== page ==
Keeping Your Horse Comfortable in Extreme Heat


The mild spring temperatures we’ve experienced recently here in the Mid-South will soon give way to summer’s extreme heat. Caring for horses during hot weather brings about a different set of challenges. However, there are some things you can do in and around the barn this summer to ensure your horse is comfortable.

First, provide unlimited access to clean water.  Ideally, the temperature of your water should not exceed 64 degrees.  However, for those of us with metal or black, plastic water troughs in the pasture, the sun heats the water quickly.  Consider freezing a couple of milk jugs filled with water to place in your trough.  These will act like ice cubes and help regulate your horse’s temperature from the inside out.

Another way to ensure your horse is adequately hydrated this summer is to give your horse an electrolyte supplement.  Electrolyte paste is a fast-acting way to ward off mild dehydration.  Electrolyte powder can be placed in horses’ feed or even dissolved in the water trough.  A mineral block or salt lick will also replace vital nutrients and minerals, as well as encourage your horses to drink this summer.  As always, consult your veterinarian before giving any supplements.

As mentioned in the “Warming Up and Cooling Down in Hot Weather” article, be mindful about what time you ride and work your horse this summer.  As a general rule, you can determine if it is too hot to ride by adding the actual air temperature to the humidity and get a horse heat index number.  For example, on a 95 degree day this summer with a relative humidity of 85%, the horse heat index (temp. + humidity) would be 180 and warrants you to use extreme caution.  Normal cooling is almost ineffectual with a heat index of 180 or greater, and therefore, riding is a no go.  A heat index greater than 150 also requires exercising caution; watch for signs of heat stress in your equine, and you should still hold off on that ride.  130 and below on the horse heat index indicates your horse can keep itself cool, and you can enjoy a summer ride.  

Julia Whitehead, local trainer and rider, suggests riding in the early morning or late in the afternoon to beat the heat.  “A shady spot to ride is always preferable, so I will often stick to slower paced trail rides in the shade if possible,” she states.  If it is extremely hot, Julia may choose to work on groundwork or slower paced work under saddle.  On a hot, humid day, she “avoids extensive trotting and loping to keep from overheating the horse.”  After a ride, she always hoses the horse down with cold water and puts it under a fan or in a shady spot to dry off.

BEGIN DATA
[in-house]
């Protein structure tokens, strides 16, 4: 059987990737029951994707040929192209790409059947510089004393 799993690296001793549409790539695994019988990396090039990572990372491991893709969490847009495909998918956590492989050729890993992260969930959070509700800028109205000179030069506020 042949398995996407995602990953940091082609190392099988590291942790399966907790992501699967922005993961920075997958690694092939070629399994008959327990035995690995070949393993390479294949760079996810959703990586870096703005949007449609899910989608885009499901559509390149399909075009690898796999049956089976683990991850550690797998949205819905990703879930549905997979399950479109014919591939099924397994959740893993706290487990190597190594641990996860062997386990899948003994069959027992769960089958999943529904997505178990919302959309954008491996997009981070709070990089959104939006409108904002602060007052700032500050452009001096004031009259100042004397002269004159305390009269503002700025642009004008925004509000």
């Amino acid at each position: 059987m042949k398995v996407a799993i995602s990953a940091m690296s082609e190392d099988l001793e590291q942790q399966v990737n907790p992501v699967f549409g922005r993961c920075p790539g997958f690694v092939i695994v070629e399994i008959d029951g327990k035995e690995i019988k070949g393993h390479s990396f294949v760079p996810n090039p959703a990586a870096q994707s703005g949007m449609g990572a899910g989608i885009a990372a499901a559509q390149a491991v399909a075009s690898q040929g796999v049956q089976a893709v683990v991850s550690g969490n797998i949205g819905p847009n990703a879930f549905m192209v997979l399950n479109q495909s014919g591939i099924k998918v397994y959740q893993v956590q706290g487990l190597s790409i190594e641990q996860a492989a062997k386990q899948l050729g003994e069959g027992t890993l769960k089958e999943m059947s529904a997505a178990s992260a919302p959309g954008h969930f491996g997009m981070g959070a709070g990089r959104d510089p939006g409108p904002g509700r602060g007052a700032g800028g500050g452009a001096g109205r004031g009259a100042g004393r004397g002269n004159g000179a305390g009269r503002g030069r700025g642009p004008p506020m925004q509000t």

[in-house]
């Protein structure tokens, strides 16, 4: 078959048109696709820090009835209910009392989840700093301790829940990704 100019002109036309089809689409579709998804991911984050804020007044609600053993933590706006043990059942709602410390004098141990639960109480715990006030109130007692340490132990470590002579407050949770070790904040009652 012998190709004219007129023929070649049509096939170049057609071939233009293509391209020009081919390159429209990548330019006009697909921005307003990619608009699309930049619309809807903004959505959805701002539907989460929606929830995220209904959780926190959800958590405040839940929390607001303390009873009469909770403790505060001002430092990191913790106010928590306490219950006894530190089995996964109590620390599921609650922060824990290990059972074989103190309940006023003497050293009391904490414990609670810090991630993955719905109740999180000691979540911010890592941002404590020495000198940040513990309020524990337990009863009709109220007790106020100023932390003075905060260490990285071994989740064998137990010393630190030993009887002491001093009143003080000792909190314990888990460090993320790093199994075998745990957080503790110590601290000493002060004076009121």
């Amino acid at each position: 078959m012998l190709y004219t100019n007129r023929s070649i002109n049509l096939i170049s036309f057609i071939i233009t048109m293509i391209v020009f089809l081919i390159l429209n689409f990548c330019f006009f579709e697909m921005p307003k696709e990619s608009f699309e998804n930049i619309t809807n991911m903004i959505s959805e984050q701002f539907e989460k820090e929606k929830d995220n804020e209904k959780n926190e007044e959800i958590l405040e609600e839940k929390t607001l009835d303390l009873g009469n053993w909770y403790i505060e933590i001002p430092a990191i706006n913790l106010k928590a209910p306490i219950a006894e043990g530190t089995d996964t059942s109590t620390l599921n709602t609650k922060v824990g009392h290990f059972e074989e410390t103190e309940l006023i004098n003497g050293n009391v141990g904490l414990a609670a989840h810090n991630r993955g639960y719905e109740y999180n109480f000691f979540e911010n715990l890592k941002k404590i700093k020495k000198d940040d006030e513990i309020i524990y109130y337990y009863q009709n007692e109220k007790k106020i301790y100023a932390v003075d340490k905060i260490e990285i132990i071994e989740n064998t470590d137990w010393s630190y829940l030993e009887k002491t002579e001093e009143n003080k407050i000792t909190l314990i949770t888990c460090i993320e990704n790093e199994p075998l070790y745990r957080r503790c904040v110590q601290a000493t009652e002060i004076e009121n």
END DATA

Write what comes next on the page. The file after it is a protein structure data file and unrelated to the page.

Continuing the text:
Turnout time may need to be adjusted as well this summer.  If you do turn out in the middle of the day, or if your horses live outside, be sure there is shade in your pasture to provide relief from the scorching heat.  White or lighter skinned horses, or those with pink muzzles are prone to sunburn.  Use a full fly mask on your horse as a physical barrier from the sun.  If there are still pink or light areas exposed, human sunscreen can be applied to these vulnerable areas.  Be sure to ok the use of human sunscreen on your horse with your vet, but, generally, those without para aminobenzoic acid are safe for horses on small areas of the body.  There are also specially developed equine sunscreens available on the market.  Just like when we use sunscreen ourselves, it will need to be reapplied every couple of hours, according to the directions.

If possible, use fans (misting fans are even better) to keep your horse cool in the stall.  Absorbing water through its skin will help keep your equine from sweating, thus further losing fluids and working against dehydration.  Open any doors and windows in the barn to allow fresh air in.  The hot, humid air will rise and continue to draw in yet more fresh air.

If you need to transport your horse, try to haul during the early AM or late evening as well.  Remember to open any trailer vents to maximize air flow and offer water to your equine frequently.  Doing your best to keep your horse comfortable this summer should result in a happy equine.


Alicia Johnson

Alicia is a Writer and Editorial Coordinator for the Horse Review. She has two wonderful children, Mason and Madison. Her and her family live an active lifestyle and love being outdoors. Alicia has been a horse lover for as long as she can remember, she didn't become a horse owner until she was an adult. Now, her daughter, Madison, has grown to love horses and it is a passion they share together.

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